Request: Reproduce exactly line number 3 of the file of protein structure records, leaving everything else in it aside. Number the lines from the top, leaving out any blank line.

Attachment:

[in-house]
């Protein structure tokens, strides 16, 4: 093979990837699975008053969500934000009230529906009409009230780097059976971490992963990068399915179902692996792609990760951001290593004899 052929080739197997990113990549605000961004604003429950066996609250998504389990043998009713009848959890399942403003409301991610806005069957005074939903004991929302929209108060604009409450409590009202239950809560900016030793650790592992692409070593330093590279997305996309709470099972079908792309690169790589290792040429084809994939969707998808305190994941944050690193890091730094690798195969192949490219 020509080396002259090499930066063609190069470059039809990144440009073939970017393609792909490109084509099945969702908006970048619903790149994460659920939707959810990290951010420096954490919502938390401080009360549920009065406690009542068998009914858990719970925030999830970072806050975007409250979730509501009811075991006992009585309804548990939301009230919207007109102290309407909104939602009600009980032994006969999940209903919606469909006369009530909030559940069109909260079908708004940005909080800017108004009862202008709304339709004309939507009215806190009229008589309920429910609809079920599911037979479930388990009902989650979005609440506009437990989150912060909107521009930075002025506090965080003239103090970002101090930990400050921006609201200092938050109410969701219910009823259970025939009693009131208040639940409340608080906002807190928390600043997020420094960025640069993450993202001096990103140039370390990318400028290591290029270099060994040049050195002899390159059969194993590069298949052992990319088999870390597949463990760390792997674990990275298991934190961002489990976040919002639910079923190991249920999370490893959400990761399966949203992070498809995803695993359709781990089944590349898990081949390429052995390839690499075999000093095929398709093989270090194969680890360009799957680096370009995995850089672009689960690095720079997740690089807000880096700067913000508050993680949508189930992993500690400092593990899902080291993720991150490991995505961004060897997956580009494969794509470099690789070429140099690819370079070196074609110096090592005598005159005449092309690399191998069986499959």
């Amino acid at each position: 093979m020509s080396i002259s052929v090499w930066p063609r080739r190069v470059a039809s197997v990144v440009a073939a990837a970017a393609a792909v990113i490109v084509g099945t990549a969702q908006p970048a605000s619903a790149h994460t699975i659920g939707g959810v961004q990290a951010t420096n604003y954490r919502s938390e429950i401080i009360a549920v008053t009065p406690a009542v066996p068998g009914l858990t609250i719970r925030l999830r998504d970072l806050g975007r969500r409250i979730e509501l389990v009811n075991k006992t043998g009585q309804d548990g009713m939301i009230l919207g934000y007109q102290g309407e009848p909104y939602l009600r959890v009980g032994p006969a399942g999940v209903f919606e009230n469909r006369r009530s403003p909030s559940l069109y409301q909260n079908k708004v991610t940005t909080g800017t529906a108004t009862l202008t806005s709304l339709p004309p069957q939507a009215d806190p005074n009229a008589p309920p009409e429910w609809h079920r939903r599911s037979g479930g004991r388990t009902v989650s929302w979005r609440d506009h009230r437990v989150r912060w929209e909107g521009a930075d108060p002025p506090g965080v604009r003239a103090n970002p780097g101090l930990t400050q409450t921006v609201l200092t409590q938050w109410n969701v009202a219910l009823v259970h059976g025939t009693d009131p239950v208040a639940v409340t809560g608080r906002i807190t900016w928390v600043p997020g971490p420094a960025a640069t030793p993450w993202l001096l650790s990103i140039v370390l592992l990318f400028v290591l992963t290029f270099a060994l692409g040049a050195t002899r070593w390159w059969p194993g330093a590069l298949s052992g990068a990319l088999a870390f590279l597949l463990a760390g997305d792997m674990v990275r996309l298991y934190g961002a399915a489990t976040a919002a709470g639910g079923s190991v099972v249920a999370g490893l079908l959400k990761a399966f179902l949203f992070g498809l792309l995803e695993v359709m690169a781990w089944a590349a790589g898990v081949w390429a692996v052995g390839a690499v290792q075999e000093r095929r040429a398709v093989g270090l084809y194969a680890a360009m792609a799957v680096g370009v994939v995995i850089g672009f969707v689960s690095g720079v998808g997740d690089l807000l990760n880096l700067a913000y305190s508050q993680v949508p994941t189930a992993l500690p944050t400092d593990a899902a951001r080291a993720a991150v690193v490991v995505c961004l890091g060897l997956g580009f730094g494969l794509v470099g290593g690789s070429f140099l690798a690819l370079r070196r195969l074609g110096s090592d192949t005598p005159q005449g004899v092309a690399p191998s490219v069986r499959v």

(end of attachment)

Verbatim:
């Amino acid at each position: 093979m020509s080396i002259s052929v090499w930066p063609r080739r190069v470059a039809s197997v990144v440009a073939a990837a970017a393609a792909v990113i490109v084509g099945t990549a969702q908006p970048a605000s619903a790149h994460t699975i659920g939707g959810v961004q990290a951010t420096n604003y954490r919502s938390e429950i401080i009360a549920v008053t009065p406690a009542v066996p068998g009914l858990t609250i719970r925030l999830r998504d970072l806050g975007r969500r409250i979730e509501l389990v009811n075991k006992t043998g009585q309804d548990g009713m939301i009230l919207g934000y007109q102290g309407e009848p909104y939602l009600r959890v009980g032994p006969a399942g999940v209903f919606e009230n469909r006369r009530s403003p909030s559940l069109y409301q909260n079908k708004v991610t940005t909080g800017t529906a108004t009862l202008t806005s709304l339709p004309p069957q939507a009215d806190p005074n009229a008589p309920p009409e429910w609809h079920r939903r599911s037979g479930g004991r388990t009902v989650s929302w979005r609440d506009h009230r437990v989150r912060w929209e909107g521009a930075d108060p002025p506090g965080v604009r003239a103090n970002p780097g101090l930990t400050q409450t921006v609201l200092t409590q938050w109410n969701v009202a219910l009823v259970h059976g025939t009693d009131p239950v208040a639940v409340t809560g608080r906002i807190t900016w928390v600043p997020g971490p420094a960025a640069t030793p993450w993202l001096l650790s990103i140039v370390l592992l990318f400028v290591l992963t290029f270099a060994l692409g040049a050195t002899r070593w390159w059969p194993g330093a590069l298949s052992g990068a990319l088999a870390f590279l597949l463990a760390g997305d792997m674990v990275r996309l298991y934190g961002a399915a489990t976040a919002a709470g639910g079923s190991v099972v249920a999370g490893l079908l959400k990761a399966f179902l949203f992070g498809l792309l995803e695993v359709m690169a781990w089944a590349a790589g898990v081949w390429a692996v052995g390839a690499v290792q075999e000093r095929r040429a398709v093989g270090l084809y194969a680890a360009m792609a799957v680096g370009v994939v995995i850089g672009f969707v689960s690095g720079v998808g997740d690089l807000l990760n880096l700067a913000y305190s508050q993680v949508p994941t189930a992993l500690p944050t400092d593990a899902a951001r080291a993720a991150v690193v490991v995505c961004l890091g060897l997956g580009f730094g494969l794509v470099g290593g690789s070429f140099l690798a690819l370079r070196r195969l074609g110096s090592d192949t005598p005159q005449g004899v092309a690399p191998s490219v069986r499959v």